Lucia wrote: Somebody would say something like what?
Like one of the disciples saying it was hoax.

Goose wrote:Couple of inaccuracies here. First a minor quibble. It wasn’t Josephus it was Joseph of Arimathea. More importantly, he didn’t take the body off the cross. And he didn’t risk execution in his case because he asked for permission from Pilate to have Jesus’ corpse. If he wasn’t worried about the repercussions of just walking in and taking Jesus’ body why did he bother to ask permission?
Lucia wrote:About asking for Jesus' body, I'm rather surprised. It seems highly unlikely that such a wish would be granted by the romans, who had a few reasons not to take crucified bodies down. Why would they grant Jesus that special privilege?
Red Herring. This is a diversion off the point and you are now just hand waiving aside evidence. Whether or not Joseph was actually given Jesus’ corpse is irrelevant because the point remains that Joseph didn’t just take the body. He knew there would be repercussions if he did. He asked permission first.

But to answer you quickly there are many reasons Pilate would grant this request. I’ll give two. Firstly, Pilate wasn’t granting this to Jesus he was granting it to Joseph a wealthy and highly respected member of the Jewish Council. Pilate wanted decent relations with the Jews. So there’s no good reason he would deny the request if he was willing to execute Jesus in the first place because of the priests lobbying him to do so. Secondly, a more practical reason, by giving the body to Joseph the Romans no longer needed to worry about Jesus and the disposal of his body.
Goose wrote:Then you shouldn’t build hypotheses that require them to be.
Lucia wrote:Why not?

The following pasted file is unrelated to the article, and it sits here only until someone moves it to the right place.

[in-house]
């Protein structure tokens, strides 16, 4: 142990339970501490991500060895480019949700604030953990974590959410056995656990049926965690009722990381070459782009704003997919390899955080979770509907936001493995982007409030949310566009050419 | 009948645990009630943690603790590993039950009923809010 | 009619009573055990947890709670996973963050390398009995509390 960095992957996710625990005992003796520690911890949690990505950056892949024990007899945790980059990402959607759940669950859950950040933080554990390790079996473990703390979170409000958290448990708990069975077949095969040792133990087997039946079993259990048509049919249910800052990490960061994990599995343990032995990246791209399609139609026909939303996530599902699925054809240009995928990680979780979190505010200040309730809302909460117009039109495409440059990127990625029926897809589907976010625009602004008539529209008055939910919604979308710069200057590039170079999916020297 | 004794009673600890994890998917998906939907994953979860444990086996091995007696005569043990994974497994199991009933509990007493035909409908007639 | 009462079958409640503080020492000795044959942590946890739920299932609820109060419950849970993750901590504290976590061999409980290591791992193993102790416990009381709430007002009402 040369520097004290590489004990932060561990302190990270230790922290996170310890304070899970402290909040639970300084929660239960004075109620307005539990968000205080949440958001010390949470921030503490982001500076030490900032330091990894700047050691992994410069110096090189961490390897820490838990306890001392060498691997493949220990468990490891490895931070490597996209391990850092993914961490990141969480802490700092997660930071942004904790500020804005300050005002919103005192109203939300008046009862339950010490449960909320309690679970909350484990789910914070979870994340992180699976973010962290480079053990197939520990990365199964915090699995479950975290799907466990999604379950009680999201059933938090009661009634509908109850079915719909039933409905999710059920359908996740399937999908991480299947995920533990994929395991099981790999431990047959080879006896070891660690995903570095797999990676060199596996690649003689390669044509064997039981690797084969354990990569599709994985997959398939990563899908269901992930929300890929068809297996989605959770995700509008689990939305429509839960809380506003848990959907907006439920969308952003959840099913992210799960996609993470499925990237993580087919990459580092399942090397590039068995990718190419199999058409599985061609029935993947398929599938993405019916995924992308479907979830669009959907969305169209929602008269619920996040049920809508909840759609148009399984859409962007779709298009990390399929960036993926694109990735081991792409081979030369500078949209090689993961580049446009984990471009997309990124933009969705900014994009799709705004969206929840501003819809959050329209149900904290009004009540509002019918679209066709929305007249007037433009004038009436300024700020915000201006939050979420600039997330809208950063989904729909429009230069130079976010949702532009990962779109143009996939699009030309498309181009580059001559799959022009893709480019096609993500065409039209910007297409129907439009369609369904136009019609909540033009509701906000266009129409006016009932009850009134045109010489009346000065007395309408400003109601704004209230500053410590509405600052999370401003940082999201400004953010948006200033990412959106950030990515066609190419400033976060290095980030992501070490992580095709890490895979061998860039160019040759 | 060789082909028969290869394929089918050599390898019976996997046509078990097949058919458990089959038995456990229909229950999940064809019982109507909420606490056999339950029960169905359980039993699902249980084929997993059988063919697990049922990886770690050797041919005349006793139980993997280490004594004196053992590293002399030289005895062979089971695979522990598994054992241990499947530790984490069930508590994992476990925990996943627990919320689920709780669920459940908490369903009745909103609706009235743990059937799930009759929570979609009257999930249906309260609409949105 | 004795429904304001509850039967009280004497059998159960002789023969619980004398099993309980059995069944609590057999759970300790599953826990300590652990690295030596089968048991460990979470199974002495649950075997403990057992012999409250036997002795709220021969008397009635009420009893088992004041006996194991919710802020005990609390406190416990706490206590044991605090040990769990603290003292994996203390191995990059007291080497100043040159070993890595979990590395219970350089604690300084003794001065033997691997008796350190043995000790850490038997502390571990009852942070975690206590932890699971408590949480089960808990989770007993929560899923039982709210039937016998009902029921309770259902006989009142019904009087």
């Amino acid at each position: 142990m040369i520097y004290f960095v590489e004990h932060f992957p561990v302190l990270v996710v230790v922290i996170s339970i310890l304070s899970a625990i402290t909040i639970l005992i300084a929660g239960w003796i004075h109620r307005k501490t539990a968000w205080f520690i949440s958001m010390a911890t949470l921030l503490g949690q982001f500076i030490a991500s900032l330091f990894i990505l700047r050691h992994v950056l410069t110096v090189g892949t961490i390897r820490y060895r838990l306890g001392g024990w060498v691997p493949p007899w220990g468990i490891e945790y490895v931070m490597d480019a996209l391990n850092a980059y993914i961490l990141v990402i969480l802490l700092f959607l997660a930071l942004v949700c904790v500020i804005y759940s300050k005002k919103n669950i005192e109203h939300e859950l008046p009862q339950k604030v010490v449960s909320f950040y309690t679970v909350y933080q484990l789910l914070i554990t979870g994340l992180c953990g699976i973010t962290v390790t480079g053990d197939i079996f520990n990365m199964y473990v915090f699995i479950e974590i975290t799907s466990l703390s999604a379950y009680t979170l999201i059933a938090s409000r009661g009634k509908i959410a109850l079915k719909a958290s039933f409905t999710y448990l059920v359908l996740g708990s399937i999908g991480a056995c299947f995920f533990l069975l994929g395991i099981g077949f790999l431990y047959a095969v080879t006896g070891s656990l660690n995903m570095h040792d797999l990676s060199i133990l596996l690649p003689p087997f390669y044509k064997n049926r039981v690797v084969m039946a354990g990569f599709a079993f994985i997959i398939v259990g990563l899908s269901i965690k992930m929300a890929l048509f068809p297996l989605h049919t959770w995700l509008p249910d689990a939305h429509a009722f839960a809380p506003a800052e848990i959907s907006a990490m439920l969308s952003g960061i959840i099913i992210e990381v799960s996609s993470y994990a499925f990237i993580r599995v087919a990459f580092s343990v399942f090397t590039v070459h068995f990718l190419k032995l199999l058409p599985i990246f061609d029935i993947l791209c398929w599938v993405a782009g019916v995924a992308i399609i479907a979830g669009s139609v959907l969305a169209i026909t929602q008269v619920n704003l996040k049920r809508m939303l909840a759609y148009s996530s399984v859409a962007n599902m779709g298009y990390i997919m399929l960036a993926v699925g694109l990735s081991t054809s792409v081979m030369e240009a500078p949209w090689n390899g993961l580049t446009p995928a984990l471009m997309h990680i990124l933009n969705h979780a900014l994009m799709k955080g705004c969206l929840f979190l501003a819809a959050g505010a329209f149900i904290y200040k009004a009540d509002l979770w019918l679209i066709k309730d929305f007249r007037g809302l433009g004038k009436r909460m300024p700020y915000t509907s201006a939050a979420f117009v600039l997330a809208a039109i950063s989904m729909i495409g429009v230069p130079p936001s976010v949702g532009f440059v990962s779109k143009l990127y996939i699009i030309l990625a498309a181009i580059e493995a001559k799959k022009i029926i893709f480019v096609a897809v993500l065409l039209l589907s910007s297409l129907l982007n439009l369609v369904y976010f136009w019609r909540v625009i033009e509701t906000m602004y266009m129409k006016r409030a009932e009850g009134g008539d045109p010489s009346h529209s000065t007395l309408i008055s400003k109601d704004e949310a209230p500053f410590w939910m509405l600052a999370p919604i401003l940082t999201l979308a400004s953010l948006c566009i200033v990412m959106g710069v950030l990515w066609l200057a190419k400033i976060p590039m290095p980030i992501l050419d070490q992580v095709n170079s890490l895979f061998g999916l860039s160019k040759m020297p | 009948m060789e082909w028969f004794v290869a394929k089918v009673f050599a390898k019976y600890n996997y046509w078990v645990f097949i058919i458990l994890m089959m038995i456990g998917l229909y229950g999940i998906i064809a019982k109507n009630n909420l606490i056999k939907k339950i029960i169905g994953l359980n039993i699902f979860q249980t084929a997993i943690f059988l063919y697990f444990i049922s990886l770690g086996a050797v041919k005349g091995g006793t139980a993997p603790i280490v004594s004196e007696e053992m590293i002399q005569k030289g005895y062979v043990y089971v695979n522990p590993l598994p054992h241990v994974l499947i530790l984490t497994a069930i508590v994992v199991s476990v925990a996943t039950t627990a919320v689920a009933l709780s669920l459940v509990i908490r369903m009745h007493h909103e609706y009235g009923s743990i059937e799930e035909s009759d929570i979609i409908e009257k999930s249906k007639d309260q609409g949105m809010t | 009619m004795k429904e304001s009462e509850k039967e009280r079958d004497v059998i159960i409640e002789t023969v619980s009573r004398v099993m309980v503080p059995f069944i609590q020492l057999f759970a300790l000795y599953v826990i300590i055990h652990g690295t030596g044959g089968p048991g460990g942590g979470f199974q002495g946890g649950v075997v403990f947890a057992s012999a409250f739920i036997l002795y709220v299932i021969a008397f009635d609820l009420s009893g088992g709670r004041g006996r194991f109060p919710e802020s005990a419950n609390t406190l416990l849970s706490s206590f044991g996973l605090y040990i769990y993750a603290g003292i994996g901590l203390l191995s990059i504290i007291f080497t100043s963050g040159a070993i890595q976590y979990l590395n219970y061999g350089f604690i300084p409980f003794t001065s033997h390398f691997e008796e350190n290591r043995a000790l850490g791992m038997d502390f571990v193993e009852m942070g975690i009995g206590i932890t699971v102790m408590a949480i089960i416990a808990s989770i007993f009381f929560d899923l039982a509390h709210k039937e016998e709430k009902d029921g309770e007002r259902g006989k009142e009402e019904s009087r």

Because by your own admission you don’t know if they were lying. It is a serious accusation and the burden of proof falls on you.
Lucia wrote: It's a possible alternative explanation, and since everybody lies, whereas it can't be shown that anyone can come back from the dead on their own, I think the idea that the disciples might have simply lied has an advantage over the resurrection hypothesis.
No, no. You need to prove they were lying. Insinuation isn’t enough. And it has been shown people can come to life on their own, more argument by assertion.

Lucia wrote:It seems clear to me that the disciples were either truly devoted to Jesus or seeking to gain something substantial from following him.
Even if they were trying gain something, though you haven’t quite told us what that would be, this doesn’t give enough motive to risk death.
Lucia wrote:If the former, they would have wanted to spread the message even if that was punishable by death.
They didn’t need to risk death by stealing Jesus’ body, then make up a big whopper about him coming back from the dead just to spread his message. Occam’s Razor seems to shave that away.
Lucia wrote:They knew Jesus, but other people didn't, and how were they supposed to spread the word if they no longer had Jesus with them?
Well in the case Jesus rose from the dead they didn’t have Jesus with them per se either while they preached so this seems to be a moot point.